In today’s fast-moving world, consumers and businesses alike are looking for speed, easy access, and efficiency. More people want to use technology in order to complete transactions; this includes mobile devices. It’s not uncommon for people today to use apps and technology to track spending, manage finances, apply for loans, or manage investments. That’s why fintech is important now more than ever.

 

What is Fintech?

Before we take a look at the specifics, let’s start by defining the term. Fintech is the combination of two separate words, finance, and technology. According to Investopedia, this new term is “used to describe new tech that seeks to improve and automate the delivery and use of financial services.” Fintech helps financial institutions and consumers efficiently manage finances.

Coined at the beginning of the 21st century, fintech used to be specifically for the back-end of systems at financial institutions. Today, there’s been a change within the fintech industry and now companies are more focused on helping the consumer by providing digital financial services. One sector of fintech is the development of cryptocurrencies such as Bitcoin.

 

Who Uses Fintech?

We’ve seen a mixture of different organizations within the financial industry use fintech; traditional finance companies and startups use it. Traditional finance companies like banks and insurance companies are investing in and integrating fintech into current products and services. Startup fintech companies aren’t like traditional options according to the World Economic Forum. Many of these new companies are based in tech hubs like San Francisco, London, and New York and “they typically offer targeted solutions, as opposed to being one-stop-shops for customer financial service needs.” Some examples of fintech startups include, Transferwise, Lenddo, and Ripple.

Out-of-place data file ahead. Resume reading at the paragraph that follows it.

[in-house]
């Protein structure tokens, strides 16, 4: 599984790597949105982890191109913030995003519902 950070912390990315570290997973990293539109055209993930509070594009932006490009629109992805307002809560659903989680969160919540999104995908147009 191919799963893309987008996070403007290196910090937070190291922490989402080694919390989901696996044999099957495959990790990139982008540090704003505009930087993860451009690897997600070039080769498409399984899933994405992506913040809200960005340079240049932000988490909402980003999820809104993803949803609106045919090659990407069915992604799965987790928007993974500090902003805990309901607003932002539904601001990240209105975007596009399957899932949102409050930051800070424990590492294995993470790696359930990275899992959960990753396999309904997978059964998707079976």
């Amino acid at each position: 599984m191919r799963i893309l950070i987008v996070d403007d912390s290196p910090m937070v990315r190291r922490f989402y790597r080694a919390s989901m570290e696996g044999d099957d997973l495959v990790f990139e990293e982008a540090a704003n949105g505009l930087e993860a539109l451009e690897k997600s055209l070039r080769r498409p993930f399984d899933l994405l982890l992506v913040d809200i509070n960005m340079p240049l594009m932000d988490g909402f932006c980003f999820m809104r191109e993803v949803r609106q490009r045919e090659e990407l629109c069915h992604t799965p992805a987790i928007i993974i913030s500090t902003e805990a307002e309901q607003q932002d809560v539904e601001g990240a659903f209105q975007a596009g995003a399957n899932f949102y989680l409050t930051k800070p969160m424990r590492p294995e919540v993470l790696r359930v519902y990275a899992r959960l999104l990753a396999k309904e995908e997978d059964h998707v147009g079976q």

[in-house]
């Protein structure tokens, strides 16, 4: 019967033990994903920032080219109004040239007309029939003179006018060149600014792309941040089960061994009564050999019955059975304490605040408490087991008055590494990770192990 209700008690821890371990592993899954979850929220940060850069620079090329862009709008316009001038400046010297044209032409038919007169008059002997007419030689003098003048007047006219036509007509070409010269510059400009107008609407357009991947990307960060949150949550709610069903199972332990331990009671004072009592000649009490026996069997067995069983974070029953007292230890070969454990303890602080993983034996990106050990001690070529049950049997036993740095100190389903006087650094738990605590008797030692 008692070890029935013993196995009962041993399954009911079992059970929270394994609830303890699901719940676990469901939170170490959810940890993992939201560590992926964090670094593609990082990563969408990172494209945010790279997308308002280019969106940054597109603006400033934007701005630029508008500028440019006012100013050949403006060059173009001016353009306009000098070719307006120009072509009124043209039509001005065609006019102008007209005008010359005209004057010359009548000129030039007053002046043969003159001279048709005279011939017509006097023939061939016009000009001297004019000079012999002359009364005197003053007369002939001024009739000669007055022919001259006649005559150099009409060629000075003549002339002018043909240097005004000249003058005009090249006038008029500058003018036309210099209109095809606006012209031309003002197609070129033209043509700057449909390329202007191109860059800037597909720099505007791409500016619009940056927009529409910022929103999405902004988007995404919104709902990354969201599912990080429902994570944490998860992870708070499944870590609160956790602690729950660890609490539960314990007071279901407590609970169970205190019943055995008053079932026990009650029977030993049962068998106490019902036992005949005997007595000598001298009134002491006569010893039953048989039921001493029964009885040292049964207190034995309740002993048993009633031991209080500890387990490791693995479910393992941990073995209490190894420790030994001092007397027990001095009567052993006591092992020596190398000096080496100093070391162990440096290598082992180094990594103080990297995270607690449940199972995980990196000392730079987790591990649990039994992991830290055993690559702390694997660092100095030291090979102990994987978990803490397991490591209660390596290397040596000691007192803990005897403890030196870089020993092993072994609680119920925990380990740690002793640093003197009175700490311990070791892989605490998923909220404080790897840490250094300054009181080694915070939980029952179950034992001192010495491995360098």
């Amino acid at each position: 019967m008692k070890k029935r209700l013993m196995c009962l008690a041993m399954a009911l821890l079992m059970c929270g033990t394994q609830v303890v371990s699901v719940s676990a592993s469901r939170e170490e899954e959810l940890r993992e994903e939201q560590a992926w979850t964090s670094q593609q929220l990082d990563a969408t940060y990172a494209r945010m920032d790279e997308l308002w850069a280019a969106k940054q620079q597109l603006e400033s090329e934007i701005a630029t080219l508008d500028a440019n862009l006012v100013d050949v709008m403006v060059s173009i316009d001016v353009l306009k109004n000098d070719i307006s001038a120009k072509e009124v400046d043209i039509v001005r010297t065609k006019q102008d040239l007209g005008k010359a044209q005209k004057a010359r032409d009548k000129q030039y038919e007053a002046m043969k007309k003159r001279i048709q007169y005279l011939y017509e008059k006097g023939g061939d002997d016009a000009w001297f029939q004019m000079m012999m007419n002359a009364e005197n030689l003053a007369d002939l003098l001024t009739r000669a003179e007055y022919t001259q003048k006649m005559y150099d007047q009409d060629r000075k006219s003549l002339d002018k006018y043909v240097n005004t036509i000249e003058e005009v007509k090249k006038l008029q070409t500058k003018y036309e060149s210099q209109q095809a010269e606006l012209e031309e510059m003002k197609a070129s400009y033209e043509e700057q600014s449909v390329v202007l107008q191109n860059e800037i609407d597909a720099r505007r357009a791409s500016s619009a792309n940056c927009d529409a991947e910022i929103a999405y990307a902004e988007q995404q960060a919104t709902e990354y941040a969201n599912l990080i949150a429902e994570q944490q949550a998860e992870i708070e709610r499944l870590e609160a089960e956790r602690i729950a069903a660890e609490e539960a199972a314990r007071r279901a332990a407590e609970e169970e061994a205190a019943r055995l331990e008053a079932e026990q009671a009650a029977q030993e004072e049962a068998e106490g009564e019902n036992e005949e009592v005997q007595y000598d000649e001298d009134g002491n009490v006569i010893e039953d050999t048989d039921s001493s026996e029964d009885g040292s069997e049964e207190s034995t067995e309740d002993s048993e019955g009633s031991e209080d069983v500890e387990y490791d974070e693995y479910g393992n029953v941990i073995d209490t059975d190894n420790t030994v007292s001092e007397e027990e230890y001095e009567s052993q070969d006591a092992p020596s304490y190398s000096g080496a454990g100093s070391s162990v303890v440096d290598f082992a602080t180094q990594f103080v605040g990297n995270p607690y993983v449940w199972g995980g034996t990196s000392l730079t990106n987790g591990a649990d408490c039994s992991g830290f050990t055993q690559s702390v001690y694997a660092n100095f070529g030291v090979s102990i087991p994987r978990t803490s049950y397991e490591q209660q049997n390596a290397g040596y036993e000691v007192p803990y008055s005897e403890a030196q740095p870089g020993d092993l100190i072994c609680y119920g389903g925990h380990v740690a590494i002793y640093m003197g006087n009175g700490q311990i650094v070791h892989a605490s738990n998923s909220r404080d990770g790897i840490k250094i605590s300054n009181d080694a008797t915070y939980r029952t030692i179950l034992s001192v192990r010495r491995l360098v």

How is Fintech Regulated?

Currently, there is no set in stone regulation for fintech and the topic is debated among many. The current regulatory system that’s in place is built for traditional financial institutions that can be easily categorized; i.e., banks, insurers and asset managers. New fintech startups aren’t subject to the same regulations because they don’t operate like normal financial institutions. However, fintech is sparking new conversations about regulation. Time will tell what new regulations arise.